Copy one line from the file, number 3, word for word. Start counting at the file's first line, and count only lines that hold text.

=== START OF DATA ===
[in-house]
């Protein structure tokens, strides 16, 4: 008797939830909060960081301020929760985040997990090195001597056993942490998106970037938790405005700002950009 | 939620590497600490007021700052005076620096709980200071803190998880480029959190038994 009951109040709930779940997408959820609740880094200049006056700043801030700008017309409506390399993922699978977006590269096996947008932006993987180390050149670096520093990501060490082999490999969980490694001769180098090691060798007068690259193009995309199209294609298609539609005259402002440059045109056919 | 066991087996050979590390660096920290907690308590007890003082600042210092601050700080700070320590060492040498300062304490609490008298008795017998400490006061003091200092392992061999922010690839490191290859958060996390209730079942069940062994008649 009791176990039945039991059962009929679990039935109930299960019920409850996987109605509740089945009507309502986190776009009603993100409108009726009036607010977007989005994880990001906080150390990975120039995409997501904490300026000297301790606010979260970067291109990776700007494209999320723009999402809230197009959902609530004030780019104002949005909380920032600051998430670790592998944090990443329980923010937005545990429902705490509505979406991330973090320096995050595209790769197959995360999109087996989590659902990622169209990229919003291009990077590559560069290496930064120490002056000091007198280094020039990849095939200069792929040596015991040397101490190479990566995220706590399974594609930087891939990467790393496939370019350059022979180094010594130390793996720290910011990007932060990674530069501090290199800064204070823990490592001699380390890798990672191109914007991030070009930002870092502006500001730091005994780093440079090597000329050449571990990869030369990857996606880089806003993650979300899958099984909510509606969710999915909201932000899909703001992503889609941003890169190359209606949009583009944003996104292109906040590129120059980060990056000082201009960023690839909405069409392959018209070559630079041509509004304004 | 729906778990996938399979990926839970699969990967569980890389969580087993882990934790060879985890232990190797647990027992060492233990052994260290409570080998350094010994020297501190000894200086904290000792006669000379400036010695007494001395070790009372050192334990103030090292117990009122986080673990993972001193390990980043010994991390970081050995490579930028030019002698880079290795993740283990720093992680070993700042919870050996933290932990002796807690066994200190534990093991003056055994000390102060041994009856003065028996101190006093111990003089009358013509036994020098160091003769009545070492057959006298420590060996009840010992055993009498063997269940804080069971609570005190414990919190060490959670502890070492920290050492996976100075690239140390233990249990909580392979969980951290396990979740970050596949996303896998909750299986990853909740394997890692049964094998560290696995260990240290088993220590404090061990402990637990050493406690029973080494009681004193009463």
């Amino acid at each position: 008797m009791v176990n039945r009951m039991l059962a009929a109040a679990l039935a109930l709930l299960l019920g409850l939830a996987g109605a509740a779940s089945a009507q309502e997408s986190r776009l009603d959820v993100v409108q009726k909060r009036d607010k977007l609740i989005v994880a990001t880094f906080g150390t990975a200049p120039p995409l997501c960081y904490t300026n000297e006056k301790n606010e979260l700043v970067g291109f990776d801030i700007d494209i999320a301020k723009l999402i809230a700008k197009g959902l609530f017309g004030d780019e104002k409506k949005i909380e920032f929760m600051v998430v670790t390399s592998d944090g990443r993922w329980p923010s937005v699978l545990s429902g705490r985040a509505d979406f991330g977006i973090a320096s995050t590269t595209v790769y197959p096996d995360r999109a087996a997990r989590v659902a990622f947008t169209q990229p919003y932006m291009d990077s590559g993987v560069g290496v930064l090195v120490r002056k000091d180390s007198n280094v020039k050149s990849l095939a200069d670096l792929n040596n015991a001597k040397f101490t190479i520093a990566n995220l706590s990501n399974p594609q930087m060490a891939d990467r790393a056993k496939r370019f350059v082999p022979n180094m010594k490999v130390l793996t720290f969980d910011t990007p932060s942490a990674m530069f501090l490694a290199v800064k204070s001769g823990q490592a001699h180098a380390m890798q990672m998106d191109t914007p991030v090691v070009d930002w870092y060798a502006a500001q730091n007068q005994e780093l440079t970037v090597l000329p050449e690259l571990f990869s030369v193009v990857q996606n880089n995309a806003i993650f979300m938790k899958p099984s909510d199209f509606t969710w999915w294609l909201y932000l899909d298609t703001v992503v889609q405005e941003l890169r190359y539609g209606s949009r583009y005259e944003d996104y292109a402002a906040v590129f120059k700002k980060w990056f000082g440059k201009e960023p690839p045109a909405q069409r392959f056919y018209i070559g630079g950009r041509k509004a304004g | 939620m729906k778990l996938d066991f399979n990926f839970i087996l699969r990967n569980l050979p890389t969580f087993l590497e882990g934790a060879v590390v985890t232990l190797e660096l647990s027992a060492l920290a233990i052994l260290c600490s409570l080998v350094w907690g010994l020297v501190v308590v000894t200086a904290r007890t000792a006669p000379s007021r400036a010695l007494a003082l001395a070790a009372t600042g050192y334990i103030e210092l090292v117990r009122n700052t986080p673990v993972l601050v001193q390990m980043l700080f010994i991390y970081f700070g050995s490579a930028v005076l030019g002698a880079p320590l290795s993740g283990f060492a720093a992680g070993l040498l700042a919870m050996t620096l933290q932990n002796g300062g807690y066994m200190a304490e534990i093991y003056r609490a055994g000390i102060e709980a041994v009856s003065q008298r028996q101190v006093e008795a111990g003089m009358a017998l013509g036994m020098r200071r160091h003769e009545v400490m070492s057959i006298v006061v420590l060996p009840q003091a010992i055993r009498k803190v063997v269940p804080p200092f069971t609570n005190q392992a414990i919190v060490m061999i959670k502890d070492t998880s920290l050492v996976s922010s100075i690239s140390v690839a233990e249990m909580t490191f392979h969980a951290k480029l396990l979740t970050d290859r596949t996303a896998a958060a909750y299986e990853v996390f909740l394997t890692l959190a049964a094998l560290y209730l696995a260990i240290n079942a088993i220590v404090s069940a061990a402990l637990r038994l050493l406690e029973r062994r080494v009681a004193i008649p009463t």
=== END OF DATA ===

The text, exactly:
């Amino acid at each position: 008797m009791v176990n039945r009951m039991l059962a009929a109040a679990l039935a109930l709930l299960l019920g409850l939830a996987g109605a509740a779940s089945a009507q309502e997408s986190r776009l009603d959820v993100v409108q009726k909060r009036d607010k977007l609740i989005v994880a990001t880094f906080g150390t990975a200049p120039p995409l997501c960081y904490t300026n000297e006056k301790n606010e979260l700043v970067g291109f990776d801030i700007d494209i999320a301020k723009l999402i809230a700008k197009g959902l609530f017309g004030d780019e104002k409506k949005i909380e920032f929760m600051v998430v670790t390399s592998d944090g990443r993922w329980p923010s937005v699978l545990s429902g705490r985040a509505d979406f991330g977006i973090a320096s995050t590269t595209v790769y197959p096996d995360r999109a087996a997990r989590v659902a990622f947008t169209q990229p919003y932006m291009d990077s590559g993987v560069g290496v930064l090195v120490r002056k000091d180390s007198n280094v020039k050149s990849l095939a200069d670096l792929n040596n015991a001597k040397f101490t190479i520093a990566n995220l706590s990501n399974p594609q930087m060490a891939d990467r790393a056993k496939r370019f350059v082999p022979n180094m010594k490999v130390l793996t720290f969980d910011t990007p932060s942490a990674m530069f501090l490694a290199v800064k204070s001769g823990q490592a001699h180098a380390m890798q990672m998106d191109t914007p991030v090691v070009d930002w870092y060798a502006a500001q730091n007068q005994e780093l440079t970037v090597l000329p050449e690259l571990f990869s030369v193009v990857q996606n880089n995309a806003i993650f979300m938790k899958p099984s909510d199209f509606t969710w999915w294609l909201y932000l899909d298609t703001v992503v889609q405005e941003l890169r190359y539609g209606s949009r583009y005259e944003d996104y292109a402002a906040v590129f120059k700002k980060w990056f000082g440059k201009e960023p690839p045109a909405q069409r392959f056919y018209i070559g630079g950009r041509k509004a304004g | 939620m729906k778990l996938d066991f399979n990926f839970i087996l699969r990967n569980l050979p890389t969580f087993l590497e882990g934790a060879v590390v985890t232990l190797e660096l647990s027992a060492l920290a233990i052994l260290c600490s409570l080998v350094w907690g010994l020297v501190v308590v000894t200086a904290r007890t000792a006669p000379s007021r400036a010695l007494a003082l001395a070790a009372t600042g050192y334990i103030e210092l090292v117990r009122n700052t986080p673990v993972l601050v001193q390990m980043l700080f010994i991390y970081f700070g050995s490579a930028v005076l030019g002698a880079p320590l290795s993740g283990f060492a720093a992680g070993l040498l700042a919870m050996t620096l933290q932990n002796g300062g807690y066994m200190a304490e534990i093991y003056r609490a055994g000390i102060e709980a041994v009856s003065q008298r028996q101190v006093e008795a111990g003089m009358a017998l013509g036994m020098r200071r160091h003769e009545v400490m070492s057959i006298v006061v420590l060996p009840q003091a010992i055993r009498k803190v063997v269940p804080p200092f069971t609570n005190q392992a414990i919190v060490m061999i959670k502890d070492t998880s920290l050492v996976s922010s100075i690239s140390v690839a233990e249990m909580t490191f392979h969980a951290k480029l396990l979740t970050d290859r596949t996303a896998a958060a909750y299986e990853v996390f909740l394997t890692l959190a049964a094998l560290y209730l696995a260990i240290n079942a088993i220590v404090s069940a061990a402990l637990r038994l050493l406690e029973r062994r080494v009681a004193i008649p009463t």